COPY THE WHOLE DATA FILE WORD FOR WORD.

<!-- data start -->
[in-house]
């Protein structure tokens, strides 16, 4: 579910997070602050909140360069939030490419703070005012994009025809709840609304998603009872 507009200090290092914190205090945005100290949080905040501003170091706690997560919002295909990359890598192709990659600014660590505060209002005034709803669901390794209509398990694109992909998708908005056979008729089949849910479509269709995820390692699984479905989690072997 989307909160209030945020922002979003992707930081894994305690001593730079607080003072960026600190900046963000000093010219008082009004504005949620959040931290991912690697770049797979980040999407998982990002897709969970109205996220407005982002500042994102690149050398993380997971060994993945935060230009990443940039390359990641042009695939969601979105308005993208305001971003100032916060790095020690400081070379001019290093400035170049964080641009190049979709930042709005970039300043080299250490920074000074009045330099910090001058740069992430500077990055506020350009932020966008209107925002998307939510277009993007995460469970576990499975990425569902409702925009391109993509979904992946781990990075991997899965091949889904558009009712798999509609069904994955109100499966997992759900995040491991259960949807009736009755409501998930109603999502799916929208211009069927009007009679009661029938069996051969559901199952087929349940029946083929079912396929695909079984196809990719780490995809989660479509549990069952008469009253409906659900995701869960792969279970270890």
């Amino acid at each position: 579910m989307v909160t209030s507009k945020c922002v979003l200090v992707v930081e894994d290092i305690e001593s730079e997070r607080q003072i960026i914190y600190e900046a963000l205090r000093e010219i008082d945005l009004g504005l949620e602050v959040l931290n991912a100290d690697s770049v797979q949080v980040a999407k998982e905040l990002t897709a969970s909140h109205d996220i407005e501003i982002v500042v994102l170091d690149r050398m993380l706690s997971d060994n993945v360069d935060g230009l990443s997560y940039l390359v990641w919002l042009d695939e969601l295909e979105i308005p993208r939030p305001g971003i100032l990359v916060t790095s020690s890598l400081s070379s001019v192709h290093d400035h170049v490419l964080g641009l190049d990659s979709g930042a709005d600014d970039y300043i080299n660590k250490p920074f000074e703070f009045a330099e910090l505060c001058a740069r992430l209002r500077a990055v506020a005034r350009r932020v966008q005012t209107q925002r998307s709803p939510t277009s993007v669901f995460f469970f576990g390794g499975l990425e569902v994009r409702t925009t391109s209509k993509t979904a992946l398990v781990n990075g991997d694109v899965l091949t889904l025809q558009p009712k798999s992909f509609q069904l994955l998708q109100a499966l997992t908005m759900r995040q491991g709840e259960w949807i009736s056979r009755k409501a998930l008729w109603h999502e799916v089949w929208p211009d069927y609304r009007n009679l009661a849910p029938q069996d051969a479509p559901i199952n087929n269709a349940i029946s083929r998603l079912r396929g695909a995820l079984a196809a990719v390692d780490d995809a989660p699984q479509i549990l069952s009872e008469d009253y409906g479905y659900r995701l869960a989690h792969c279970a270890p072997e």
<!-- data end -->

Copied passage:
[in-house]
């Protein structure tokens, strides 16, 4: 579910997070602050909140360069939030490419703070005012994009025809709840609304998603009872 507009200090290092914190205090945005100290949080905040501003170091706690997560919002295909990359890598192709990659600014660590505060209002005034709803669901390794209509398990694109992909998708908005056979008729089949849910479509269709995820390692699984479905989690072997 989307909160209030945020922002979003992707930081894994305690001593730079607080003072960026600190900046963000000093010219008082009004504005949620959040931290991912690697770049797979980040999407998982990002897709969970109205996220407005982002500042994102690149050398993380997971060994993945935060230009990443940039390359990641042009695939969601979105308005993208305001971003100032916060790095020690400081070379001019290093400035170049964080641009190049979709930042709005970039300043080299250490920074000074009045330099910090001058740069992430500077990055506020350009932020966008209107925002998307939510277009993007995460469970576990499975990425569902409702925009391109993509979904992946781990990075991997899965091949889904558009009712798999509609069904994955109100499966997992759900995040491991259960949807009736009755409501998930109603999502799916929208211009069927009007009679009661029938069996051969559901199952087929349940029946083929079912396929695909079984196809990719780490995809989660479509549990069952008469009253409906659900995701869960792969279970270890």
């Amino acid at each position: 579910m989307v909160t209030s507009k945020c922002v979003l200090v992707v930081e894994d290092i305690e001593s730079e997070r607080q003072i960026i914190y600190e900046a963000l205090r000093e010219i008082d945005l009004g504005l949620e602050v959040l931290n991912a100290d690697s770049v797979q949080v980040a999407k998982e905040l990002t897709a969970s909140h109205d996220i407005e501003i982002v500042v994102l170091d690149r050398m993380l706690s997971d060994n993945v360069d935060g230009l990443s997560y940039l390359v990641w919002l042009d695939e969601l295909e979105i308005p993208r939030p305001g971003i100032l990359v916060t790095s020690s890598l400081s070379s001019v192709h290093d400035h170049v490419l964080g641009l190049d990659s979709g930042a709005d600014d970039y300043i080299n660590k250490p920074f000074e703070f009045a330099e910090l505060c001058a740069r992430l209002r500077a990055v506020a005034r350009r932020v966008q005012t209107q925002r998307s709803p939510t277009s993007v669901f995460f469970f576990g390794g499975l990425e569902v994009r409702t925009t391109s209509k993509t979904a992946l398990v781990n990075g991997d694109v899965l091949t889904l025809q558009p009712k798999s992909f509609q069904l994955l998708q109100a499966l997992t908005m759900r995040q491991g709840e259960w949807i009736s056979r009755k409501a998930l008729w109603h999502e799916v089949w929208p211009d069927y609304r009007n009679l009661a849910p029938q069996d051969a479509p559901i199952n087929n269709a349940i029946s083929r998603l079912r396929g695909a995820l079984a196809a990719v390692d780490d995809a989660p699984q479509i549990l069952s009872e008469d009253y409906g479905y659900r995701l869960a989690h792969c279970a270890p072997e």